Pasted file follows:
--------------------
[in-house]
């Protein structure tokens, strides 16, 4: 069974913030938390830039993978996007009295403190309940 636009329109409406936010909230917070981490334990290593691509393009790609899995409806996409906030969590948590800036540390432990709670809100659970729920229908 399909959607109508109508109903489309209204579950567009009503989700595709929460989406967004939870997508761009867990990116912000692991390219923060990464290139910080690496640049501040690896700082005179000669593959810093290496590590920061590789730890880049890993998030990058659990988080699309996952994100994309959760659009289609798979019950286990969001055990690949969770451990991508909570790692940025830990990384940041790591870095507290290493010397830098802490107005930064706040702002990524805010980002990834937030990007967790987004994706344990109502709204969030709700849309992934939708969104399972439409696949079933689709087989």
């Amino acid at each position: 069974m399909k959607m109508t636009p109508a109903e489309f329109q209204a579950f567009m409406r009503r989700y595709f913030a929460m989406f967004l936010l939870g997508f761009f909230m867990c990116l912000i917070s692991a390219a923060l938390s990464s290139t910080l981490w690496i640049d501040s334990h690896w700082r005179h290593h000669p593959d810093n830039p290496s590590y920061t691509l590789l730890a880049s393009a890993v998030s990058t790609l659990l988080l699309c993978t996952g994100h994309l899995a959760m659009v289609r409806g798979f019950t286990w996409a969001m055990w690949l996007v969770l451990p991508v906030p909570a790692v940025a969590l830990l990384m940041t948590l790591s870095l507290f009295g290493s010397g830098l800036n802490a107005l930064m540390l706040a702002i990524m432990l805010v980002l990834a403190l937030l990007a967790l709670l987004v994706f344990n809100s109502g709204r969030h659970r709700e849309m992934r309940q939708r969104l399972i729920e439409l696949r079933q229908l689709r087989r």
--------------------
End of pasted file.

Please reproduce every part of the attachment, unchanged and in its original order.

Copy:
[in-house]
């Protein structure tokens, strides 16, 4: 069974913030938390830039993978996007009295403190309940 636009329109409406936010909230917070981490334990290593691509393009790609899995409806996409906030969590948590800036540390432990709670809100659970729920229908 399909959607109508109508109903489309209204579950567009009503989700595709929460989406967004939870997508761009867990990116912000692991390219923060990464290139910080690496640049501040690896700082005179000669593959810093290496590590920061590789730890880049890993998030990058659990988080699309996952994100994309959760659009289609798979019950286990969001055990690949969770451990991508909570790692940025830990990384940041790591870095507290290493010397830098802490107005930064706040702002990524805010980002990834937030990007967790987004994706344990109502709204969030709700849309992934939708969104399972439409696949079933689709087989």
């Amino acid at each position: 069974m399909k959607m109508t636009p109508a109903e489309f329109q209204a579950f567009m409406r009503r989700y595709f913030a929460m989406f967004l936010l939870g997508f761009f909230m867990c990116l912000i917070s692991a390219a923060l938390s990464s290139t910080l981490w690496i640049d501040s334990h690896w700082r005179h290593h000669p593959d810093n830039p290496s590590y920061t691509l590789l730890a880049s393009a890993v998030s990058t790609l659990l988080l699309c993978t996952g994100h994309l899995a959760m659009v289609r409806g798979f019950t286990w996409a969001m055990w690949l996007v969770l451990p991508v906030p909570a790692v940025a969590l830990l990384m940041t948590l790591s870095l507290f009295g290493s010397g830098l800036n802490a107005l930064m540390l706040a702002i990524m432990l805010v980002l990834a403190l937030l990007a967790l709670l987004v994706f344990n809100s109502g709204r969030h659970r709700e849309m992934r309940q939708r969104l399972i729920e439409l696949r079933q229908l689709r087989r």